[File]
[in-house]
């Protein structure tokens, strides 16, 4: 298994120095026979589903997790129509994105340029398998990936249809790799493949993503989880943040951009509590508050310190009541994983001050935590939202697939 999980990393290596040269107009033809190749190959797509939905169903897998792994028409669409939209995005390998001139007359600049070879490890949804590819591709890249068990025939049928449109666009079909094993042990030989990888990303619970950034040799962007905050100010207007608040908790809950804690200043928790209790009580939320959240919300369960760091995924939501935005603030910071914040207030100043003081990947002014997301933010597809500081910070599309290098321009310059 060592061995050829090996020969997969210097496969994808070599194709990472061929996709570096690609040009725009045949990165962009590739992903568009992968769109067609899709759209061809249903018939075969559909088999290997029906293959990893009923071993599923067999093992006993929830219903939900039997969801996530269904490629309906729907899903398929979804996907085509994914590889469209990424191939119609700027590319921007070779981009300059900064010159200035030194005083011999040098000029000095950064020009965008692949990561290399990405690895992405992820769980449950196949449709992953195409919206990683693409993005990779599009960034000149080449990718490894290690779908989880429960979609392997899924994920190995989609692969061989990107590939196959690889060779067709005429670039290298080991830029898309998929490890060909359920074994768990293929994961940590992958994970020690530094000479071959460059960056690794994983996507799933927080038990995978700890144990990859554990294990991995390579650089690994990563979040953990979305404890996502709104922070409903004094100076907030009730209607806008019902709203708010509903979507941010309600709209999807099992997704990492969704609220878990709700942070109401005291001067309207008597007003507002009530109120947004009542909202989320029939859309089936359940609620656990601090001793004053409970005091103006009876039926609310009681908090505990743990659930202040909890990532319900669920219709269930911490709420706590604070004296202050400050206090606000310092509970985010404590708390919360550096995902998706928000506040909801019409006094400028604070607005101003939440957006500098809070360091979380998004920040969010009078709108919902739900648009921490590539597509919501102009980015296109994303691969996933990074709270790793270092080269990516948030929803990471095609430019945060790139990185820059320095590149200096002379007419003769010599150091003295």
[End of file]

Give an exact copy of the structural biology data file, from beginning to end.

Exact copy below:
[in-house]
């Protein structure tokens, strides 16, 4: 298994120095026979589903997790129509994105340029398998990936249809790799493949993503989880943040951009509590508050310190009541994983001050935590939202697939 999980990393290596040269107009033809190749190959797509939905169903897998792994028409669409939209995005390998001139007359600049070879490890949804590819591709890249068990025939049928449109666009079909094993042990030989990888990303619970950034040799962007905050100010207007608040908790809950804690200043928790209790009580939320959240919300369960760091995924939501935005603030910071914040207030100043003081990947002014997301933010597809500081910070599309290098321009310059 060592061995050829090996020969997969210097496969994808070599194709990472061929996709570096690609040009725009045949990165962009590739992903568009992968769109067609899709759209061809249903018939075969559909088999290997029906293959990893009923071993599923067999093992006993929830219903939900039997969801996530269904490629309906729907899903398929979804996907085509994914590889469209990424191939119609700027590319921007070779981009300059900064010159200035030194005083011999040098000029000095950064020009965008692949990561290399990405690895992405992820769980449950196949449709992953195409919206990683693409993005990779599009960034000149080449990718490894290690779908989880429960979609392997899924994920190995989609692969061989990107590939196959690889060779067709005429670039290298080991830029898309998929490890060909359920074994768990293929994961940590992958994970020690530094000479071959460059960056690794994983996507799933927080038990995978700890144990990859554990294990991995390579650089690994990563979040953990979305404890996502709104922070409903004094100076907030009730209607806008019902709203708010509903979507941010309600709209999807099992997704990492969704609220878990709700942070109401005291001067309207008597007003507002009530109120947004009542909202989320029939859309089936359940609620656990601090001793004053409970005091103006009876039926609310009681908090505990743990659930202040909890990532319900669920219709269930911490709420706590604070004296202050400050206090606000310092509970985010404590708390919360550096995902998706928000506040909801019409006094400028604070607005101003939440957006500098809070360091979380998004920040969010009078709108919902739900648009921490590539597509919501102009980015296109994303691969996933990074709270790793270092080269990516948030929803990471095609430019945060790139990185820059320095590149200096002379007419003769010599150091003295």